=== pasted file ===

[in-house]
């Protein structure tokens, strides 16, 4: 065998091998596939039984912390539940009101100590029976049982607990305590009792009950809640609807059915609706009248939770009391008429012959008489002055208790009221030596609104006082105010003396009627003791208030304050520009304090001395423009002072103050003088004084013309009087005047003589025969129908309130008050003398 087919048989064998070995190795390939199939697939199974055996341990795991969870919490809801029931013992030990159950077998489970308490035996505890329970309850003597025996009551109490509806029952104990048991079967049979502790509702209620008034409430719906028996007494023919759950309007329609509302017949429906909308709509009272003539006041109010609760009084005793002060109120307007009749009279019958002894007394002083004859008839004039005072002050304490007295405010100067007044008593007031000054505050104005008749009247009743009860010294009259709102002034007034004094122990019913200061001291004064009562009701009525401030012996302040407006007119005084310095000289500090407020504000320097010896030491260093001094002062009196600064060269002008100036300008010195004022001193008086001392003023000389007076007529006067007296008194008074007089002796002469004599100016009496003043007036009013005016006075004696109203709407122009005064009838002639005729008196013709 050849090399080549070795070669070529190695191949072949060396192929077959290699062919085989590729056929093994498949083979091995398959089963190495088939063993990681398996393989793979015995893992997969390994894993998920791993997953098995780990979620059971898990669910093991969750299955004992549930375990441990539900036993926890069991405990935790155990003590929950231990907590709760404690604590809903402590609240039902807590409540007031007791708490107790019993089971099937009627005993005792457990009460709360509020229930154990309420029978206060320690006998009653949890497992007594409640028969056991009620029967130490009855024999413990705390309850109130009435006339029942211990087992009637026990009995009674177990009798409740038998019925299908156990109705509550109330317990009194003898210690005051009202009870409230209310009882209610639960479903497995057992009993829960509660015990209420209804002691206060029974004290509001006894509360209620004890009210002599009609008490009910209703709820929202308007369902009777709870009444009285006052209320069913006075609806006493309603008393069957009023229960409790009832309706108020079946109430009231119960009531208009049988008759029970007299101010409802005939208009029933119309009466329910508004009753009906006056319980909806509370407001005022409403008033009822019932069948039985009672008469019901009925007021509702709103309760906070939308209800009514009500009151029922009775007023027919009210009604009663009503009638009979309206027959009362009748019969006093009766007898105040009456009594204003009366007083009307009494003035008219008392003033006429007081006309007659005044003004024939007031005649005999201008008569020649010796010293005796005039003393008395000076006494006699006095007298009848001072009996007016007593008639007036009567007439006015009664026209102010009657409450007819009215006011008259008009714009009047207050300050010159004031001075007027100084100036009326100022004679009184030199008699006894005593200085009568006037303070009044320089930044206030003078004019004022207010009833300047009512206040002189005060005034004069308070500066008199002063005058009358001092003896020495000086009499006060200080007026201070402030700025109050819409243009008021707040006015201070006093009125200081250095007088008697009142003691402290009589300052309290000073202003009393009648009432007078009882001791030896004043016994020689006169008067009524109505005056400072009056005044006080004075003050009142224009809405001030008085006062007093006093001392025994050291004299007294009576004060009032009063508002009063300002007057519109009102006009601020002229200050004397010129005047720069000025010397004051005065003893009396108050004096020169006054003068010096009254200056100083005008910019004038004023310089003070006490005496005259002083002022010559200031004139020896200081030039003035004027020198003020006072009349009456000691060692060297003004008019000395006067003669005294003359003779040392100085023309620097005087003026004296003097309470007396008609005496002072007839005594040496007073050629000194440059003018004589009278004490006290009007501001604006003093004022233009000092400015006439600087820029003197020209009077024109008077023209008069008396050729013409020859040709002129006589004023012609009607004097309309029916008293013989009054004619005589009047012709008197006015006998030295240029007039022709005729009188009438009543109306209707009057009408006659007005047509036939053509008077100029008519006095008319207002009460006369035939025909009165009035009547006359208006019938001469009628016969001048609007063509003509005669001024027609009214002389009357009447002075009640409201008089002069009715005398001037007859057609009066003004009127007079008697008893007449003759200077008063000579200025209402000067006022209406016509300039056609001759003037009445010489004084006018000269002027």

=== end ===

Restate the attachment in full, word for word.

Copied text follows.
[in-house]
């Protein structure tokens, strides 16, 4: 065998091998596939039984912390539940009101100590029976049982607990305590009792009950809640609807059915609706009248939770009391008429012959008489002055208790009221030596609104006082105010003396009627003791208030304050520009304090001395423009002072103050003088004084013309009087005047003589025969129908309130008050003398 087919048989064998070995190795390939199939697939199974055996341990795991969870919490809801029931013992030990159950077998489970308490035996505890329970309850003597025996009551109490509806029952104990048991079967049979502790509702209620008034409430719906028996007494023919759950309007329609509302017949429906909308709509009272003539006041109010609760009084005793002060109120307007009749009279019958002894007394002083004859008839004039005072002050304490007295405010100067007044008593007031000054505050104005008749009247009743009860010294009259709102002034007034004094122990019913200061001291004064009562009701009525401030012996302040407006007119005084310095000289500090407020504000320097010896030491260093001094002062009196600064060269002008100036300008010195004022001193008086001392003023000389007076007529006067007296008194008074007089002796002469004599100016009496003043007036009013005016006075004696109203709407122009005064009838002639005729008196013709 050849090399080549070795070669070529190695191949072949060396192929077959290699062919085989590729056929093994498949083979091995398959089963190495088939063993990681398996393989793979015995893992997969390994894993998920791993997953098995780990979620059971898990669910093991969750299955004992549930375990441990539900036993926890069991405990935790155990003590929950231990907590709760404690604590809903402590609240039902807590409540007031007791708490107790019993089971099937009627005993005792457990009460709360509020229930154990309420029978206060320690006998009653949890497992007594409640028969056991009620029967130490009855024999413990705390309850109130009435006339029942211990087992009637026990009995009674177990009798409740038998019925299908156990109705509550109330317990009194003898210690005051009202009870409230209310009882209610639960479903497995057992009993829960509660015990209420209804002691206060029974004290509001006894509360209620004890009210002599009609008490009910209703709820929202308007369902009777709870009444009285006052209320069913006075609806006493309603008393069957009023229960409790009832309706108020079946109430009231119960009531208009049988008759029970007299101010409802005939208009029933119309009466329910508004009753009906006056319980909806509370407001005022409403008033009822019932069948039985009672008469019901009925007021509702709103309760906070939308209800009514009500009151029922009775007023027919009210009604009663009503009638009979309206027959009362009748019969006093009766007898105040009456009594204003009366007083009307009494003035008219008392003033006429007081006309007659005044003004024939007031005649005999201008008569020649010796010293005796005039003393008395000076006494006699006095007298009848001072009996007016007593008639007036009567007439006015009664026209102010009657409450007819009215006011008259008009714009009047207050300050010159004031001075007027100084100036009326100022004679009184030199008699006894005593200085009568006037303070009044320089930044206030003078004019004022207010009833300047009512206040002189005060005034004069308070500066008199002063005058009358001092003896020495000086009499006060200080007026201070402030700025109050819409243009008021707040006015201070006093009125200081250095007088008697009142003691402290009589300052309290000073202003009393009648009432007078009882001791030896004043016994020689006169008067009524109505005056400072009056005044006080004075003050009142224009809405001030008085006062007093006093001392025994050291004299007294009576004060009032009063508002009063300002007057519109009102006009601020002229200050004397010129005047720069000025010397004051005065003893009396108050004096020169006054003068010096009254200056100083005008910019004038004023310089003070006490005496005259002083002022010559200031004139020896200081030039003035004027020198003020006072009349009456000691060692060297003004008019000395006067003669005294003359003779040392100085023309620097005087003026004296003097309470007396008609005496002072007839005594040496007073050629000194440059003018004589009278004490006290009007501001604006003093004022233009000092400015006439600087820029003197020209009077024109008077023209008069008396050729013409020859040709002129006589004023012609009607004097309309029916008293013989009054004619005589009047012709008197006015006998030295240029007039022709005729009188009438009543109306209707009057009408006659007005047509036939053509008077100029008519006095008319207002009460006369035939025909009165009035009547006359208006019938001469009628016969001048609007063509003509005669001024027609009214002389009357009447002075009640409201008089002069009715005398001037007859057609009066003004009127007079008697008893007449003759200077008063000579200025209402000067006022209406016509300039056609001759003037009445010489004084006018000269002027």